However, our new, improved website means that very often, the sort of general information you need is already here, hoping for donations.


PLEASE NOTE: We cannot guarantee publishing dates for these booklets,

they take several weeks of research, editing and compilation.


If we cannot find specific information on our files, and the general information in our pages here don’t help, we can compile a full, researched, printed report on an antique piano based on piano photos.  This will usually contain whatever can be deduced about the age and specification of your piano, combined with information we have on file about the maker.  However, do not pay until we have inspected the photos and quoted.  We especially need photos of the WHOLE piano, so we know what it looks like!  Imagine asking someone about a car, and only showing a photo of the engine!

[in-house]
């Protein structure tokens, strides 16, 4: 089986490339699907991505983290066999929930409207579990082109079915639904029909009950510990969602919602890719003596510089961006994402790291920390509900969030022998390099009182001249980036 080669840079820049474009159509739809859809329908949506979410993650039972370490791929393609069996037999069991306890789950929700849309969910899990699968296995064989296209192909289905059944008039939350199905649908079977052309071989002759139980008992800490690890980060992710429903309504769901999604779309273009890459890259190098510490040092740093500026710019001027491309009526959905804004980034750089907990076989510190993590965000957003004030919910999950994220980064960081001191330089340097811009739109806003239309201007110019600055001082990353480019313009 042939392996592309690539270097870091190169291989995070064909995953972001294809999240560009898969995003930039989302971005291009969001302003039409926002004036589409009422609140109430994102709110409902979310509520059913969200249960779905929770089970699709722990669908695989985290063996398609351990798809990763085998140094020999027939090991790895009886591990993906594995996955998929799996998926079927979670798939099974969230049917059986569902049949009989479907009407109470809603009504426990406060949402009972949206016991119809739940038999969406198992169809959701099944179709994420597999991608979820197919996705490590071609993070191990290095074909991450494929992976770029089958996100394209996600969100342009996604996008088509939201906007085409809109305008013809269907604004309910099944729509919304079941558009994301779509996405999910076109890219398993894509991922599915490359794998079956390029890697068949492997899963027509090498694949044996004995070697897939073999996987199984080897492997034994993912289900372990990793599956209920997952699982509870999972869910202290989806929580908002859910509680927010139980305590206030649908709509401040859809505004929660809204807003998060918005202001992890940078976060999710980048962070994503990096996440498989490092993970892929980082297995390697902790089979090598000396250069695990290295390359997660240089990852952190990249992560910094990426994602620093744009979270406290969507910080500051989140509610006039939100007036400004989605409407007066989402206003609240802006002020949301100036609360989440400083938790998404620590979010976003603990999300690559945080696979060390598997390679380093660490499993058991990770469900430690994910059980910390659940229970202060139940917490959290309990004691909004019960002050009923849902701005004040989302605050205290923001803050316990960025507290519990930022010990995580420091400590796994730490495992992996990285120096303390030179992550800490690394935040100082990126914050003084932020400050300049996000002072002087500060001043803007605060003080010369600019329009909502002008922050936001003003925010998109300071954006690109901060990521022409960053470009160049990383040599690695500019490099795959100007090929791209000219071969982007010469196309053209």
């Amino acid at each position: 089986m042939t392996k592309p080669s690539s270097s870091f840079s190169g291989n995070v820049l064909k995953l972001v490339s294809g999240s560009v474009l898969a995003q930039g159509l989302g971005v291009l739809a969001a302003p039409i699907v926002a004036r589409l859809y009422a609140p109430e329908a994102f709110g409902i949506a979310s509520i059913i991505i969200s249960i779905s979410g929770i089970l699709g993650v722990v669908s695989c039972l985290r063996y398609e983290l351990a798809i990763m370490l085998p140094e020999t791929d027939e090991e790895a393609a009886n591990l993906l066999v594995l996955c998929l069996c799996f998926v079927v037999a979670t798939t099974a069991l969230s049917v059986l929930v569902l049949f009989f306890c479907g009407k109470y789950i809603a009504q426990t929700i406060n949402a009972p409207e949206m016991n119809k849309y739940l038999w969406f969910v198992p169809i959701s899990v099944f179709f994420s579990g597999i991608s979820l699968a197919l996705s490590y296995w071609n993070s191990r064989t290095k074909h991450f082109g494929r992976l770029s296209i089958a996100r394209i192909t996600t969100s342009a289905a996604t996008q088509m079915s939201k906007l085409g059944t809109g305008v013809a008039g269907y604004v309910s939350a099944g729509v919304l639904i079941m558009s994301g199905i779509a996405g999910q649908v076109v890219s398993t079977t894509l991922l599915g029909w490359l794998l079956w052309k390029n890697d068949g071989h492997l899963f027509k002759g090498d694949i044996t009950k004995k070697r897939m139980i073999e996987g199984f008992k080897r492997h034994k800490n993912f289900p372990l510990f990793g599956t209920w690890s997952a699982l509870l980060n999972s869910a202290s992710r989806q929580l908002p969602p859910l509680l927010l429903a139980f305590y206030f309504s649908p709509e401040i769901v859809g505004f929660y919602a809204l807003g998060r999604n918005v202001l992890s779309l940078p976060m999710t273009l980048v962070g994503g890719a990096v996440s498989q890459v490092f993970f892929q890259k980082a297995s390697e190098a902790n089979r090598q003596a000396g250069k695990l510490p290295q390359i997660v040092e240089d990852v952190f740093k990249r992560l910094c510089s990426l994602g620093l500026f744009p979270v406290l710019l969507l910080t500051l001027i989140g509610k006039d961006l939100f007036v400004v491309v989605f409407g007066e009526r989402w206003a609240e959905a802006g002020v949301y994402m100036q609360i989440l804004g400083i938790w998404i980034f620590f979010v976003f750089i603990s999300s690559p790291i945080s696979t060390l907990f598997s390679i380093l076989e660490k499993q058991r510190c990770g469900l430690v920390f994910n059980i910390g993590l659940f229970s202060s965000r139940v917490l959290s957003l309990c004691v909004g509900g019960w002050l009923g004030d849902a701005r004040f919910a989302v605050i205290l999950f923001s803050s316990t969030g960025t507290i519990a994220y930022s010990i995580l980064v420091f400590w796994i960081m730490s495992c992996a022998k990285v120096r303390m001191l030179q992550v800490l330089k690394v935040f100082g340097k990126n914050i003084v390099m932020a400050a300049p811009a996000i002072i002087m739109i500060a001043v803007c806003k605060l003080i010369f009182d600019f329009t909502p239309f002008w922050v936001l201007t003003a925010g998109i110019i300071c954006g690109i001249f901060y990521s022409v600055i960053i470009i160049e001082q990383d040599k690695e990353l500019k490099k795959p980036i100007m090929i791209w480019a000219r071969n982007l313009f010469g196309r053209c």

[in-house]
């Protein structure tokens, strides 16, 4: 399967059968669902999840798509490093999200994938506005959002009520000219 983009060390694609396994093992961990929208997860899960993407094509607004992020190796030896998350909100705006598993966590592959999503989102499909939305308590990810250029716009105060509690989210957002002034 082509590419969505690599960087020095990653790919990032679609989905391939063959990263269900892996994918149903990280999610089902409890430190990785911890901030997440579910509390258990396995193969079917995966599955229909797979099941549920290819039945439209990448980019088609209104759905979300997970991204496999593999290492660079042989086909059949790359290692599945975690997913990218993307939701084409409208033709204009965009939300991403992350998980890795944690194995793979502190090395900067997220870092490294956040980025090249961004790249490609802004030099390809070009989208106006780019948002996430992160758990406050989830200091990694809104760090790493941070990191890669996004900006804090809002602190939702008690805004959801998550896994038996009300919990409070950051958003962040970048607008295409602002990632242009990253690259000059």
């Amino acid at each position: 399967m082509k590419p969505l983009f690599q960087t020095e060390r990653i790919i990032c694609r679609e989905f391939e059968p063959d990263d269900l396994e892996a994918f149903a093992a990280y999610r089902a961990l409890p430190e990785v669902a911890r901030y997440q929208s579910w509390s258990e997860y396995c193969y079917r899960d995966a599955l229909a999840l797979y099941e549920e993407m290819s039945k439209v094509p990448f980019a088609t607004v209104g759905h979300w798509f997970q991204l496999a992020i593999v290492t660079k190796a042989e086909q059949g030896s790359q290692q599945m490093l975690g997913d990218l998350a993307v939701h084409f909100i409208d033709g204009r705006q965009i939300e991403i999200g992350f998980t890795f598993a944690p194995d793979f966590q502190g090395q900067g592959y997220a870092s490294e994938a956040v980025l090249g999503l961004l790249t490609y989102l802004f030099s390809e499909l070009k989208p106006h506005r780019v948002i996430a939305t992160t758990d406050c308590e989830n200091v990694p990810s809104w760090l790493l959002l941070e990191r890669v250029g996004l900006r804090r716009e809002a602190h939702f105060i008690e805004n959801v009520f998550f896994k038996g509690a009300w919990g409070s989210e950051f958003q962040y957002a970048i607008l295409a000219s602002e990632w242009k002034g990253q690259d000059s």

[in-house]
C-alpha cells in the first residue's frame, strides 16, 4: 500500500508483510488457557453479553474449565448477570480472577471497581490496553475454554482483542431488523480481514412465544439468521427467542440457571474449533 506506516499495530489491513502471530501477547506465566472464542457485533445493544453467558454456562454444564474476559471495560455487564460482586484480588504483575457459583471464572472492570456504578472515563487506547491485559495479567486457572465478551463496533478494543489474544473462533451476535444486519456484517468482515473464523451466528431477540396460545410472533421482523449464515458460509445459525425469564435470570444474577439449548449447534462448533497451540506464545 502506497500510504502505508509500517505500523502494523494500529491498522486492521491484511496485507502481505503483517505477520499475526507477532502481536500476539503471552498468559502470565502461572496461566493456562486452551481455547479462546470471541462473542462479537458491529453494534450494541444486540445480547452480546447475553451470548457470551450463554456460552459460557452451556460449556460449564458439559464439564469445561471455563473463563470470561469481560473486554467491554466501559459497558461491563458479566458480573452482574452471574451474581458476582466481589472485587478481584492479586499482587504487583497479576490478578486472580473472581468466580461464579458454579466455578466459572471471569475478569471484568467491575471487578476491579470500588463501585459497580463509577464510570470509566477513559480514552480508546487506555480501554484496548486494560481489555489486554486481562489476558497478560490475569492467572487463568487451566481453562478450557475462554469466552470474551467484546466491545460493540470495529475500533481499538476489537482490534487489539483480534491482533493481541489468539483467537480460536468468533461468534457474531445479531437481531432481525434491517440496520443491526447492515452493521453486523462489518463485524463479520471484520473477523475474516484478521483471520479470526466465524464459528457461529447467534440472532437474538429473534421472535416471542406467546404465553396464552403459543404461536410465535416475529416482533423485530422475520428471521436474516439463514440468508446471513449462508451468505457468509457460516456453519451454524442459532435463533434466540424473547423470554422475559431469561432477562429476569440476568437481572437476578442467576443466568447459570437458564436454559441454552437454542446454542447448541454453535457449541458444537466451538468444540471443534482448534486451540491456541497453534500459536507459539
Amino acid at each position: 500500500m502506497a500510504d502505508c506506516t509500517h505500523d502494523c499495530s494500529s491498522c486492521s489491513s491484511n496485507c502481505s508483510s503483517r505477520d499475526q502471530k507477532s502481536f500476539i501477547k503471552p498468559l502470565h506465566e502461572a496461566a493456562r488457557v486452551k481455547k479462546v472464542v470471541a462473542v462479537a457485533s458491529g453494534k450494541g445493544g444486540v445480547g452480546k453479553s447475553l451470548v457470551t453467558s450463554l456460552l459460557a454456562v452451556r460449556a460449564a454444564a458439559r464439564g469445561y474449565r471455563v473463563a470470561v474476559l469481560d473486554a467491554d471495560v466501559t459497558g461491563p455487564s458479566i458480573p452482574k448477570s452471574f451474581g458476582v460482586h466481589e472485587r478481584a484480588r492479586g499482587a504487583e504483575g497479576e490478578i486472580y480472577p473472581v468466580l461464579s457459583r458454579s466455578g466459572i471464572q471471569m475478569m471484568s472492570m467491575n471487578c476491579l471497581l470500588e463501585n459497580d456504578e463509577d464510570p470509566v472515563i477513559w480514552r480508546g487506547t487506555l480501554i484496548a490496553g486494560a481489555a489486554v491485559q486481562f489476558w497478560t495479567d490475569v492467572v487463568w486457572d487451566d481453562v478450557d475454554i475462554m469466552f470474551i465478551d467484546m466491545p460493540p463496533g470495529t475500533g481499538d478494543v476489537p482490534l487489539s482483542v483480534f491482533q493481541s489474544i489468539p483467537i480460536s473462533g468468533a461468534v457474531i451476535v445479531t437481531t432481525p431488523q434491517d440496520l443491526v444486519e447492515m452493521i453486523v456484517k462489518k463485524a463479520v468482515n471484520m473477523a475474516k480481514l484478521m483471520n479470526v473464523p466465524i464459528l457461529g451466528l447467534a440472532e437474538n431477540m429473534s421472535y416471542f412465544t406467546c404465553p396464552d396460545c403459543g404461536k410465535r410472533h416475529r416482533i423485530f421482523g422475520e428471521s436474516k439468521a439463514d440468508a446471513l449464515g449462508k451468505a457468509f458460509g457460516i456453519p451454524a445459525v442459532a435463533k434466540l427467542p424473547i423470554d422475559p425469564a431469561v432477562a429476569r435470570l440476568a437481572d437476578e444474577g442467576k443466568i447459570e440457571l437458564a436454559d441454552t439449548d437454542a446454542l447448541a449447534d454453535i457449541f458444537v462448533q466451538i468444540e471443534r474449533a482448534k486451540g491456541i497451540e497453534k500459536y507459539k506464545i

In the absence of viewing on the spot, it is still possible to learn a lot from photos of the whole piano (unobscured by dogs, stools, sheet music, vases, etc.) and interior views above and below keyboard level.  (I love dogs, but they do have a habit of getting in on the act, and some of the photos we receive are like a portrait of a dog with a piano in the background!)  For help with this, see our Date-marks page.


Please do not insert photos into a document or pdf, this makes them difficult to examine, enlarge and enhance, so just send simple images.


From time to time, I quote piano dates which are quite intuitive guesstimates, based on half a century of experience, and on comparisons with over thirty thousand images we have on file.  These guesstimates do not respond to logic or hard evidence, but they are often more accurate than they should logically be, and I can honestly say that with very few exceptions, when later evidence is available, it usually proves them to be very close to the truth, for example one I placed at 1860 was actually 1861.  That’s an error of less than 1%, one year in 140.  Another estimate – 1801 – was spot on!